Workers found three tiny holes in a fuel tank where a possible leak of jet fuel was detected in January, the Navy said Thursday.
The holes are so small they’re not visible to the naked eye, Navy Region Hawaii said in a news release. They were discovered Wednesday and Thursday during testing to determine whether air could flow through the tank wall. The ability of air to escape indicates liquid may be able to leak through as well.
The holes may be the reason 27,000 gallons of jet fuel was lost, said Capt. Mike Williamson, chief engineer for Navy Region Hawaii.
Gary Gill, the state Department of Health’s deputy director for the environment, said there should now be no doubt in anyone’s mind that some fuel was lost from the tank.
"The smoking guns have been found," Gill said.
Inspections of the tank will continue at least through the end of the month, said Navy Region Hawaii spokesman Tom Clements.
The Navy has 20 large cylindrical fuel tanks at Red Hill near Pearl Harbor that store fuel for ships and aircraft. Each tank is large enough to hold Honolulu’s Aloha Tower.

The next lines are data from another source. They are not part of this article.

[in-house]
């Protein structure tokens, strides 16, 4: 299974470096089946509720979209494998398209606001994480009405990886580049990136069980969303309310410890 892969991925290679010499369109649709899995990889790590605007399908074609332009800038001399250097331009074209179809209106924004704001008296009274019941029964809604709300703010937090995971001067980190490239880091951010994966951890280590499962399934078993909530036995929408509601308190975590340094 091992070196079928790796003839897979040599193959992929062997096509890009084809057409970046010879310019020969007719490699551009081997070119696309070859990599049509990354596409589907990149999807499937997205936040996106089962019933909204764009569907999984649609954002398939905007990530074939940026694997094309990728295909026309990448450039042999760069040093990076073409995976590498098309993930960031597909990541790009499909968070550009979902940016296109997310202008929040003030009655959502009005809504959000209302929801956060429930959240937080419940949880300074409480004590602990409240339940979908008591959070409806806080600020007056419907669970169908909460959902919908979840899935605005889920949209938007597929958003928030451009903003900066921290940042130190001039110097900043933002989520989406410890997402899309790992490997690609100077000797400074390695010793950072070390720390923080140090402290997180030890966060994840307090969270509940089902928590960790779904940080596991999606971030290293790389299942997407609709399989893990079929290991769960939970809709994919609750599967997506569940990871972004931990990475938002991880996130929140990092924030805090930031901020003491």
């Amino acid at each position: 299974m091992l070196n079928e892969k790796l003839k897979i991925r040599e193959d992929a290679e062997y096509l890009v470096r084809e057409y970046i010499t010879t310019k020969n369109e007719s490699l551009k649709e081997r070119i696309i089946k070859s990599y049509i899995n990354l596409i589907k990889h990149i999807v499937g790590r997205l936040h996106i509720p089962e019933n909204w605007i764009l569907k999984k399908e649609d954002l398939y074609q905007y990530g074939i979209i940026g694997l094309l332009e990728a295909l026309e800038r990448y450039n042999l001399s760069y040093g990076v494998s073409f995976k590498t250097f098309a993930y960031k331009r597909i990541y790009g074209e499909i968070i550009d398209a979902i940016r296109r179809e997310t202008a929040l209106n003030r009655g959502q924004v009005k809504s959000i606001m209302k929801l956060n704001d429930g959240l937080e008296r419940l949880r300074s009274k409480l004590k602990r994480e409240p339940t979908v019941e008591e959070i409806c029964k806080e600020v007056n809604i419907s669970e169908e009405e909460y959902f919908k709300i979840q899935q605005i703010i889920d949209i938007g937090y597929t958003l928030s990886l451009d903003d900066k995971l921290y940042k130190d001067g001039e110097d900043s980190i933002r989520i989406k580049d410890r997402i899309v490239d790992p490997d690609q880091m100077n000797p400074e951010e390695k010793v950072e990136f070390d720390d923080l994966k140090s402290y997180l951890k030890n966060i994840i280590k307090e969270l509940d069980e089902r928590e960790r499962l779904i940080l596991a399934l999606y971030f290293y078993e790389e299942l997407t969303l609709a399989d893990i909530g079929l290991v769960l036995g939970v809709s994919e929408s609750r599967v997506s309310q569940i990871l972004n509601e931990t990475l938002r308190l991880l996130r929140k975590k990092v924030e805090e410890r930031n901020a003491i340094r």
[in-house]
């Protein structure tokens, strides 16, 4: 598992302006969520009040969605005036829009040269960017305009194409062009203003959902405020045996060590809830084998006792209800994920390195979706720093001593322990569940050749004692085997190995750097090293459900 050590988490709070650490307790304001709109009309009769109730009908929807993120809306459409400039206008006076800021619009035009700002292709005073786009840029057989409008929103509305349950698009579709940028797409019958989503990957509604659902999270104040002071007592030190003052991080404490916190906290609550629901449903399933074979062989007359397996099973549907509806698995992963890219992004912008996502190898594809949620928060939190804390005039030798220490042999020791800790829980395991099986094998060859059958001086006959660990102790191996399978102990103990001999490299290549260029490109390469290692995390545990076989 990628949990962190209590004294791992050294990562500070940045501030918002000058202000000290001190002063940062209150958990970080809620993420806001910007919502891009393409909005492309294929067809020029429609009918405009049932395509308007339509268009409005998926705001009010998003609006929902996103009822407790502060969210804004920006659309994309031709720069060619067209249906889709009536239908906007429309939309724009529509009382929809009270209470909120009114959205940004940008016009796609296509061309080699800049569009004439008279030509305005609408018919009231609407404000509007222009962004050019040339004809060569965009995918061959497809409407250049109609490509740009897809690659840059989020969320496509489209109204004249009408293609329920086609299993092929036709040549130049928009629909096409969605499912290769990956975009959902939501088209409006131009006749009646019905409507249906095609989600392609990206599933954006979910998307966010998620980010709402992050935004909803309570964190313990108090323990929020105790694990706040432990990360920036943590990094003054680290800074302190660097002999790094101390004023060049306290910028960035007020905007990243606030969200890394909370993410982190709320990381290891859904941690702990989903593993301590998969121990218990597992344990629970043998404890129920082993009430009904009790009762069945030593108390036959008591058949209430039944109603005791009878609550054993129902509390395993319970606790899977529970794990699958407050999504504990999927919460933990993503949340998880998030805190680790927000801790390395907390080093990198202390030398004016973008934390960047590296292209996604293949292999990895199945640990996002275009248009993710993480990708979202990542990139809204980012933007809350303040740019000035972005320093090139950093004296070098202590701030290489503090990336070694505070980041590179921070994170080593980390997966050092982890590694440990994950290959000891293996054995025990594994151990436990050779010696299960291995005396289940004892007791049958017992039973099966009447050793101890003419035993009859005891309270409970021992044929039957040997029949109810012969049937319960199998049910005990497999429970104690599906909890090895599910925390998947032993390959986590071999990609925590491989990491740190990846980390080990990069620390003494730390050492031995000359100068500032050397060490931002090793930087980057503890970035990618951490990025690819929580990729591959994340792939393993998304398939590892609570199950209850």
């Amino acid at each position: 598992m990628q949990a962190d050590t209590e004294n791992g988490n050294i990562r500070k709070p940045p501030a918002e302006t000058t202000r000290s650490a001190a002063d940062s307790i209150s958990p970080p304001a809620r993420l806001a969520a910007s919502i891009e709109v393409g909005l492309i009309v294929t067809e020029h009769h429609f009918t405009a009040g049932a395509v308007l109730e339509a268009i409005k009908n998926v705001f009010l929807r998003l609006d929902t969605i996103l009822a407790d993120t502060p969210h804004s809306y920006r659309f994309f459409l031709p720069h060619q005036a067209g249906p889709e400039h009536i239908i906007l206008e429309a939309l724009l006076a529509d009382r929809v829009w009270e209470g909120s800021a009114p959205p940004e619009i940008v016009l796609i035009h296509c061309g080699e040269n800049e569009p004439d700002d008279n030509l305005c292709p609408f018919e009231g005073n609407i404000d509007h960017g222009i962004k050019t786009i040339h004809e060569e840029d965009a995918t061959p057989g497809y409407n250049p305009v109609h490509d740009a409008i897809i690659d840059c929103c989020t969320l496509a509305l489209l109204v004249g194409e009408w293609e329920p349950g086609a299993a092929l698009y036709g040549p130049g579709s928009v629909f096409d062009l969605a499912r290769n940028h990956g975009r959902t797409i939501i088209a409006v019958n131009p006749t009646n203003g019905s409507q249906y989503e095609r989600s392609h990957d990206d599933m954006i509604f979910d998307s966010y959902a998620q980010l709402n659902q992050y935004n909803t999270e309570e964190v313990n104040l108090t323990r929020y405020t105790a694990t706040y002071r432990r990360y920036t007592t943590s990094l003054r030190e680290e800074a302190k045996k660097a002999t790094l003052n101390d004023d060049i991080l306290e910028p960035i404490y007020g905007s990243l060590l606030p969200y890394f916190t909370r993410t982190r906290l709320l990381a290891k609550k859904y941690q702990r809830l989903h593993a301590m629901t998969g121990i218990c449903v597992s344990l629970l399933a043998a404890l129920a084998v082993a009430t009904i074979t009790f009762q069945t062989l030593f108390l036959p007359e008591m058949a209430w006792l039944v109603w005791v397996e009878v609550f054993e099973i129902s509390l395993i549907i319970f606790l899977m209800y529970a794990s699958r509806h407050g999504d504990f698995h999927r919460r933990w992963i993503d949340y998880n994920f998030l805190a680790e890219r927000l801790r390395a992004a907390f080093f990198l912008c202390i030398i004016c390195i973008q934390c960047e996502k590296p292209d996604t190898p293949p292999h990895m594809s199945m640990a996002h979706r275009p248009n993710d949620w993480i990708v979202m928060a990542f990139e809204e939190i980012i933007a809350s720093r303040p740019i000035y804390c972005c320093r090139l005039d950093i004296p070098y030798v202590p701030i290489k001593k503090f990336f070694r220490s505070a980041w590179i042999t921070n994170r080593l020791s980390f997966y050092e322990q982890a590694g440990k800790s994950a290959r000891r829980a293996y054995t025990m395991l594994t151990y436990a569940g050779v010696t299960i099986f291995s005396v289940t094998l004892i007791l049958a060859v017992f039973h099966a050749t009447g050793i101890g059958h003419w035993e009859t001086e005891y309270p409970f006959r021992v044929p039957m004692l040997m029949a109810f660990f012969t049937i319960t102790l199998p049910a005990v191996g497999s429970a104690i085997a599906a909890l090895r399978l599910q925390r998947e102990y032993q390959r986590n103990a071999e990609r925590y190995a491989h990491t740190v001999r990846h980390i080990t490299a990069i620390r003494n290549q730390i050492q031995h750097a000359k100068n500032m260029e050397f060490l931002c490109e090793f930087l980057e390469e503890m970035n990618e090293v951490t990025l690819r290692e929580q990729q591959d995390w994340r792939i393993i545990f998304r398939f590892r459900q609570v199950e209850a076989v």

Gill said nearby Board of Water Supply wells — each about a mile away from the tanks to the northwest and south — don’t show any signs of petroleum contamination.
Each of the 20 tanks has leaked fuel over the past 70 years, Gill said. Petroleum-contaminated rock has been found under 19 of the tanks, while Navy records indicate the remaining one tank leaked at some point.
Further, the department knows the groundwater immediately beneath the tanks has been contaminated by petroleum.
"We don’t know how far the contamination plume beneath Red Hill has traveled and we don’t know in what directions it may have traveled," Gill said.
The department is working with the Navy to create additional monitoring wells to identify where the contamination may be spreading, he said. The department is also working with the Navy to clean up the fuel that spilled.
Gill said the department will work with the Navy to ensure the best technology is used to prevent additional spills, and that any future spills be immediately detected and measured.